- AKC group: Working
- UKC group: Guardian Dog
- Average lifespan: 8 – 10 years
- Average size: 75 – 110 pounds
- Coat appearance: Short, sleek, coarse
- Coloration: Black and tan markings
- Hypoallergenic: No
- Other identifiers: Large and muscular build; defined tan markings; small pendant ears
- Possible alterations: Can be seen with either a natural-length tail or short-cropped tail
- Comparable Breeds: Doberman Pinscher, Mastiff
Is this breed right for you?
Rottweilers require immense amounts of constant training and discipline. This breed is not recommended for novice owners or those without the proper dedication to training this fierce dog. All potential owners should check their city guidelines, as some cities have created a ban against this tough breed. Due to its protective and territorial background, this breed requires early training and socialization to become a safe and loving family pet. Rottweilers can easily adapt to any living environment as long as daily exercise is part of their routine.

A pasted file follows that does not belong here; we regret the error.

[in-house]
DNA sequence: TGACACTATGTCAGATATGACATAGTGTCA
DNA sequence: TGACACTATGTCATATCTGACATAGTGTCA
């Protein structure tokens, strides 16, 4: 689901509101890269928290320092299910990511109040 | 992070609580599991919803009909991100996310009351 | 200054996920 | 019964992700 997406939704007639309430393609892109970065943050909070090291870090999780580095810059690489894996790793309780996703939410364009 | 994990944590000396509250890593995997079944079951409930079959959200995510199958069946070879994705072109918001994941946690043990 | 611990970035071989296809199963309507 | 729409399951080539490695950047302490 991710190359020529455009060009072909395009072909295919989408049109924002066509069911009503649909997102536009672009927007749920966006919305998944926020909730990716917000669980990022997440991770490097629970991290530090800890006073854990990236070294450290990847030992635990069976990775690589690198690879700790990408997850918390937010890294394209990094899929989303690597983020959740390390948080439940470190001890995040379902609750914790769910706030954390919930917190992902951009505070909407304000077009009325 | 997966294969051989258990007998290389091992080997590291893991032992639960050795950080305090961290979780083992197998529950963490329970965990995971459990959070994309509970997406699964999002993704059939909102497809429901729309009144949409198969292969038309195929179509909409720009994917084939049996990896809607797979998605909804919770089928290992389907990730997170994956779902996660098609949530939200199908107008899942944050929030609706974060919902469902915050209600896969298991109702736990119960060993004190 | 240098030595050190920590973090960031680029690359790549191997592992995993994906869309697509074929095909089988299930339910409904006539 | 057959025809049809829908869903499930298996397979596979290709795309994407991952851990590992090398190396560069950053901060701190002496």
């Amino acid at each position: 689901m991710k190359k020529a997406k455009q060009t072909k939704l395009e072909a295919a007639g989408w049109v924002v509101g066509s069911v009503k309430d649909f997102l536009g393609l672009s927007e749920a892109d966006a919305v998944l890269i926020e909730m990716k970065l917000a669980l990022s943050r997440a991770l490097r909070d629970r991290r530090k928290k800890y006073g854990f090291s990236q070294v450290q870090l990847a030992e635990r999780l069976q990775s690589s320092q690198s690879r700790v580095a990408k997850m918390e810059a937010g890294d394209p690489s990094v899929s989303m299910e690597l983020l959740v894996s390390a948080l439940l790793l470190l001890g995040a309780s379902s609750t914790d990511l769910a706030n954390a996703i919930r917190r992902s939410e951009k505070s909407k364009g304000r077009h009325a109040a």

Do Your Research First
Find out as much as you can about Rottweilers, read books, search online, go to local dog shows, talk to breeders and so on. As with any breed, Rotties have their own distinct personality traits and breed-specific characteristics. The better you understand them, the easier it will be to raise your pup properly.
Choose A Breeder Carefully
There are lots of excellent Rottweiler breeders but also lots of not-so-good ones, take your time and don’t go with the first one you see. Choose a breeder who does all the appropriate health-screenings (eg. OFA, cardiac, eyes) on their breeding stock. Also check for both conformation (show lines) and working ability (Schutzhund or tracking for example) as this shows that the dogs look and act like Rottweilers! Ask any potential breeder questions, and expect them to ask you questions too.